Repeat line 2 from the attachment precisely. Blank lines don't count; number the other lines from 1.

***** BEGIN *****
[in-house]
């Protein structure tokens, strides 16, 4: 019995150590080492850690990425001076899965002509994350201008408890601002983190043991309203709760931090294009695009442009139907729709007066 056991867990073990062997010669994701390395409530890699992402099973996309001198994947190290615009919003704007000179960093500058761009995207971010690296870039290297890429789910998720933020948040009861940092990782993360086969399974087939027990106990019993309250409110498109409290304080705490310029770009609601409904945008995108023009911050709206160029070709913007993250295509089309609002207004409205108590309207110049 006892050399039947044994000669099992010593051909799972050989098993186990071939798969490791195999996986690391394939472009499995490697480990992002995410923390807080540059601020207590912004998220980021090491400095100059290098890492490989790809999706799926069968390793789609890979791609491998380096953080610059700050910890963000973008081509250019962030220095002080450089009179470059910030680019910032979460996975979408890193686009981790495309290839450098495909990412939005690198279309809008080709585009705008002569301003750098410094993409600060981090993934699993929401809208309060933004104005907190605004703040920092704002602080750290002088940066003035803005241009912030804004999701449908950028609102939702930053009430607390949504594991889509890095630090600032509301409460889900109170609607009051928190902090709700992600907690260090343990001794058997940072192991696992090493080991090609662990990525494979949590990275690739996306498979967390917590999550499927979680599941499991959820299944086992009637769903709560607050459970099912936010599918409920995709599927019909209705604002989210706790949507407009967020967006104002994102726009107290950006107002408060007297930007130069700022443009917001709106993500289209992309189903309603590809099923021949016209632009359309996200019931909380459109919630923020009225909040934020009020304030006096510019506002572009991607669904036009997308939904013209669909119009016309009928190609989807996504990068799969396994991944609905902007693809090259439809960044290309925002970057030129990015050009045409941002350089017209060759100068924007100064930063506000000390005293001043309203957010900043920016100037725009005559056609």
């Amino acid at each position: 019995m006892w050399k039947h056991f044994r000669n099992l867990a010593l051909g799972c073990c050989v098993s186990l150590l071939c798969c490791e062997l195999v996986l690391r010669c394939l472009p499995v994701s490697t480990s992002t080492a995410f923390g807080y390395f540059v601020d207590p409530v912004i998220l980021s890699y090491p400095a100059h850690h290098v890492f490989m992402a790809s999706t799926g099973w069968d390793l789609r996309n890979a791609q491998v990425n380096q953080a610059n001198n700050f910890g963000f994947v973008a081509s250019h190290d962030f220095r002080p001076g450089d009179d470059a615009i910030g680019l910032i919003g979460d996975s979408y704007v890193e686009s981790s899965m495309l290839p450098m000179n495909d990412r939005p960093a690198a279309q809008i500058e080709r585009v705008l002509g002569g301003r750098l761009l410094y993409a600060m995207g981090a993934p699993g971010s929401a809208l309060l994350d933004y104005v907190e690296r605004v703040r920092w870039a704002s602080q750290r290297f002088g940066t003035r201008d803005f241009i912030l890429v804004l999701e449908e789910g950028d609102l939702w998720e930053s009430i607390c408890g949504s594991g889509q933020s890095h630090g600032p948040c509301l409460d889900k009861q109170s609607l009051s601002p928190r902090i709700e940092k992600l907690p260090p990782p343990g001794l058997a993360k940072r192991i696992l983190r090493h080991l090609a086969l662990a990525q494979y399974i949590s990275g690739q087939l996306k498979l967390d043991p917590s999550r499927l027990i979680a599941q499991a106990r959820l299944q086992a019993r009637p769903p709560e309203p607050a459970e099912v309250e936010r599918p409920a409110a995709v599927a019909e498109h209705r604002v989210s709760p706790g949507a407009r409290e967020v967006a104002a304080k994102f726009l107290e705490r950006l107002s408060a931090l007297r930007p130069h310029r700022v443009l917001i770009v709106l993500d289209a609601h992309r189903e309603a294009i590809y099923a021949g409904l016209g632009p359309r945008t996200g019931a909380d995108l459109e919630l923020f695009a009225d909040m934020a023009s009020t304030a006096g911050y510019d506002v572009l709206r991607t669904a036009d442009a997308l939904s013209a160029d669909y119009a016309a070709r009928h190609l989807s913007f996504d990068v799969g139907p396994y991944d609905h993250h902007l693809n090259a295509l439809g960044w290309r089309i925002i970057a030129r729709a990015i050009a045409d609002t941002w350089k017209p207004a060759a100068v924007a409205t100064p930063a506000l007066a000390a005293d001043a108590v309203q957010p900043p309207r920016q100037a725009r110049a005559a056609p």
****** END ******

């Protein structure tokens, strides 16, 4: 019995150590080492850690990425001076899965002509994350201008408890601002983190043991309203709760931090294009695009442009139907729709007066 056991867990073990062997010669994701390395409530890699992402099973996309001198994947190290615009919003704007000179960093500058761009995207971010690296870039290297890429789910998720933020948040009861940092990782993360086969399974087939027990106990019993309250409110498109409290304080705490310029770009609601409904945008995108023009911050709206160029070709913007993250295509089309609002207004409205108590309207110049 006892050399039947044994000669099992010593051909799972050989098993186990071939798969490791195999996986690391394939472009499995490697480990992002995410923390807080540059601020207590912004998220980021090491400095100059290098890492490989790809999706799926069968390793789609890979791609491998380096953080610059700050910890963000973008081509250019962030220095002080450089009179470059910030680019910032979460996975979408890193686009981790495309290839450098495909990412939005690198279309809008080709585009705008002569301003750098410094993409600060981090993934699993929401809208309060933004104005907190605004703040920092704002602080750290002088940066003035803005241009912030804004999701449908950028609102939702930053009430607390949504594991889509890095630090600032509301409460889900109170609607009051928190902090709700992600907690260090343990001794058997940072192991696992090493080991090609662990990525494979949590990275690739996306498979967390917590999550499927979680599941499991959820299944086992009637769903709560607050459970099912936010599918409920995709599927019909209705604002989210706790949507407009967020967006104002994102726009107290950006107002408060007297930007130069700022443009917001709106993500289209992309189903309603590809099923021949016209632009359309996200019931909380459109919630923020009225909040934020009020304030006096510019506002572009991607669904036009997308939904013209669909119009016309009928190609989807996504990068799969396994991944609905902007693809090259439809960044290309925002970057030129990015050009045409941002350089017209060759100068924007100064930063506000000390005293001043309203957010900043920016100037725009005559056609």